Origin of the Zaidiyya

Like his father, Muhammad al-Bakir was politically quiescent and refrained from openly putting forward any claim. During his time, there was a rival claimant for the allegiance of the Shiites. This was his half-brother, Zaid, who advocated a more politically active role for the Imam and was prepared to accommodate to a certain extent the view-point of the majority of Muslims by acknowledging the caliphates of Abu Bakr and Umar.

Zaid had asserted a claim to the Imamate on the basis that it belonged to the descendant of Ali and Fatima, who must come forward publicly for his claims for Imamate and Caliphate. He believed that if an Imam wanted to be recognized, he had to claim his right with a sword in hand. Thus, the first Alid of the Hussainid line who rose against the Umayyads was Zaid.

The popularity of Zaid's movement overshadowed Muhammad al-Bakir's efforts to attacking only the friends and followers of Zaid. Nevertheless, he did not hesitate to contest Zaid's claim. However, al-Bakir and Zaid quarrelled over this point, for when the latter asserted that an Imam must rise against the oppressors, the former remarked: "So you deny that your own father was an Imam, for he never contested the issue." The disagreement between al-Bakir and Zaid had arisen when the latter incorporated the teachings of a Mutazilite, Wasil bin Ata. In the course of time, al-Bakir succeeded in winning back some of those who had gone over to Zaid. The most important of them were Zurara bin Ayan, his brother Humran, and Hamza bin Muhammad bin Abdullah at-Tayyar etc.

Zaid, by adhering to Wasil bin Ata and his doctrines, gained good support of the Mutazilites, and his acceptance of the legitimacy of the first two caliphs earned him the full sympathy of the traditionist circles. Finally, Zaid's revolt against the Umayyads took place in Safar, 122/December, 740 when he came forward and summoned the people to espouse his cause. Zaid was warned by his brother, Muhammad bin Ali bin Hussain, not to put any reliance on the people of Kufa, but Zaid did not notice his brother's warning and led the Kufans in a vain rebellion. This occurred in the reign of caliph Hisham. Yousuf bin Umar Thaqafi, the governor of the two Iraks, dispatched Abbas al-Murri with an army against Zaid. He was struck by an arrow, and died of his wound. Zaid's son Yahya fled to Khorasan and led an uprising after three years. He too was overcome, and killed in 125/743 and met the same fate as his father. Later on, the Zaidiyya recognized no designation for the Imamate, nor any strict hereditary principle. Thus the movement of Zaid however ended in failure, paved the way for other claimants and offered ready ground for a more effective revolt.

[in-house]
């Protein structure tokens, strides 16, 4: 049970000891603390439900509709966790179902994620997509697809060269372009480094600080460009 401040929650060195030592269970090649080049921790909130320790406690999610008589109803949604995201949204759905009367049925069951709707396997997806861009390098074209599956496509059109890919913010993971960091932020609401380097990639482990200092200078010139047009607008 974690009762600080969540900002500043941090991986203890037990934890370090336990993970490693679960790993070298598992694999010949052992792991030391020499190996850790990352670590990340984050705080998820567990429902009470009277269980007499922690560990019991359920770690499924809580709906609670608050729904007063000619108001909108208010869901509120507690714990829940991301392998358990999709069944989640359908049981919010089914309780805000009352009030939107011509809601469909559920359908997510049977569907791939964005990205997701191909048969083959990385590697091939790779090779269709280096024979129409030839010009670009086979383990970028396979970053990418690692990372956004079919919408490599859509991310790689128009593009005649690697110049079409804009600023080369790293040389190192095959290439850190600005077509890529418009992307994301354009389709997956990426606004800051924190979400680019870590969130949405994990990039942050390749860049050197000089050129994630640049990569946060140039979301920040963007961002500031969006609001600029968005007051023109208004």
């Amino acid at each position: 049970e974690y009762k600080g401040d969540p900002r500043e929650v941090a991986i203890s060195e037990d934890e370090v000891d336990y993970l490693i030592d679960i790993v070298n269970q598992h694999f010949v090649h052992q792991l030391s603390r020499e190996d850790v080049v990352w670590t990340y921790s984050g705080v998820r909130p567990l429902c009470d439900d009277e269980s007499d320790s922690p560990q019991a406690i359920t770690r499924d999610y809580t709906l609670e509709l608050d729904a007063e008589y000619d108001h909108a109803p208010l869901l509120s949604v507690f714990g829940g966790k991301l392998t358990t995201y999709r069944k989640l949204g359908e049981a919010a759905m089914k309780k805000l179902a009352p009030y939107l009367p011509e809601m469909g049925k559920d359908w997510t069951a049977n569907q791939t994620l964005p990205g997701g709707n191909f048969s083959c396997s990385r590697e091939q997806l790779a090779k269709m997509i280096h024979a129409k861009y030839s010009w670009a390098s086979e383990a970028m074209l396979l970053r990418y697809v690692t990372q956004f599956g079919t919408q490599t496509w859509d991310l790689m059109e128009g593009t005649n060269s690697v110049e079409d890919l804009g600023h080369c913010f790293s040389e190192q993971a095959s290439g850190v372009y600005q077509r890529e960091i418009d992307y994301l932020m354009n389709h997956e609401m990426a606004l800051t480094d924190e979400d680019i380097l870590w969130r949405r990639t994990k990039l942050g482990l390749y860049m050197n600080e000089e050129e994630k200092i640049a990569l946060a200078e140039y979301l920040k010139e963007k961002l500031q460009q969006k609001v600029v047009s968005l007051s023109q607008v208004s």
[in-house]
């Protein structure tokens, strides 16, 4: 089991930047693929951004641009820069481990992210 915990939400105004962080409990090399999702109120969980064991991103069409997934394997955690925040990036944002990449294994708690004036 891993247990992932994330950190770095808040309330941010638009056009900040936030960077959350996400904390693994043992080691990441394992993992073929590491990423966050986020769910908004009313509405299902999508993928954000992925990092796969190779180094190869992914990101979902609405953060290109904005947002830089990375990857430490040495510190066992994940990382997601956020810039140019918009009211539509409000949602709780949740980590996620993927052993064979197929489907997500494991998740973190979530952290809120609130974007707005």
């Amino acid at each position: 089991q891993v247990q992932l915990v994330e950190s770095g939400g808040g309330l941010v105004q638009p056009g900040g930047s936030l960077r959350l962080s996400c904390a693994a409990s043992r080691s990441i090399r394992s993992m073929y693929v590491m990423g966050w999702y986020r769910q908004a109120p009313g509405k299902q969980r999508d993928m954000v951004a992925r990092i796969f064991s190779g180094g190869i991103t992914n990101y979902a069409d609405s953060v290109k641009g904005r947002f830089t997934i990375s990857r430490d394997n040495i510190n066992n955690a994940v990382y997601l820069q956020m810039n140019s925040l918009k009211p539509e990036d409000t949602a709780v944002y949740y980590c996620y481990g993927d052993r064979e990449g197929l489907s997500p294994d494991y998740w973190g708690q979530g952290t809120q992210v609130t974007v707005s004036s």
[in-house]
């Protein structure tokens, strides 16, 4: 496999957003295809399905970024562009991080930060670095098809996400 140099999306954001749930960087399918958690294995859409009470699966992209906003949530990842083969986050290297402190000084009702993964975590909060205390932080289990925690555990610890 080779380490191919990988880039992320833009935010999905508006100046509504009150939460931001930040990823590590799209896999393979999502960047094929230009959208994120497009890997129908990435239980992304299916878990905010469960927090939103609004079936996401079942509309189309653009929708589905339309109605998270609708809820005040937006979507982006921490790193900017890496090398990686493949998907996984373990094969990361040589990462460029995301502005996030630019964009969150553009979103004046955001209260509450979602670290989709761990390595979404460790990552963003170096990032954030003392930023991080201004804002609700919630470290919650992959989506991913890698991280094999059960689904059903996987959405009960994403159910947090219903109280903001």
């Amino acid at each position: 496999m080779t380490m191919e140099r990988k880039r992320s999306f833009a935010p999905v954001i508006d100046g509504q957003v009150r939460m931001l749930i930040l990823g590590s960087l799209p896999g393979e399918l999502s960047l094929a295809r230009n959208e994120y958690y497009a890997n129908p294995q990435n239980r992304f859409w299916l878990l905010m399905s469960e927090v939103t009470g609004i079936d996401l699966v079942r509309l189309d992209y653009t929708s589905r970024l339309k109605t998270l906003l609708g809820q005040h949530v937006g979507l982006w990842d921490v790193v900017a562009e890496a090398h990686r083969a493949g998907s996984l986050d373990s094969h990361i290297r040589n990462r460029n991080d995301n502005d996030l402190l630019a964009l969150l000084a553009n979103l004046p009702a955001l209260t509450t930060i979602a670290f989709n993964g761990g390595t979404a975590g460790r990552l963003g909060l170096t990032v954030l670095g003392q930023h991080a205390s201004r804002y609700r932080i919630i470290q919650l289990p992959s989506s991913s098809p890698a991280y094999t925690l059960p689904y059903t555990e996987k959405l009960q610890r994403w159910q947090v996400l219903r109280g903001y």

Muhammad al-Bakir was the first to establish the start of legal school of Ahl-al-Bait in view of the prevalent milieu. Kashi records for us an important tradition in his "Rijal" (p. 289) that, "Before the Imamate of Muhammad al-Bakir, the Shias did not know what was lawful and what was unlawful, except what they learned from the people; until Abu Jafar (al-Bakir) became the Imam, and he taught them and explained to them the knowledge (of law), and they began to teach other people from whom they were previously learning." This tradition clearly indicates that until the time of Muhammad al-Bakir, there were hardly any differences in legal practices among the Shiites of Medina, Kufa and elsewhere. This was an earliest move in the formation of the Shiite jurisprudence.

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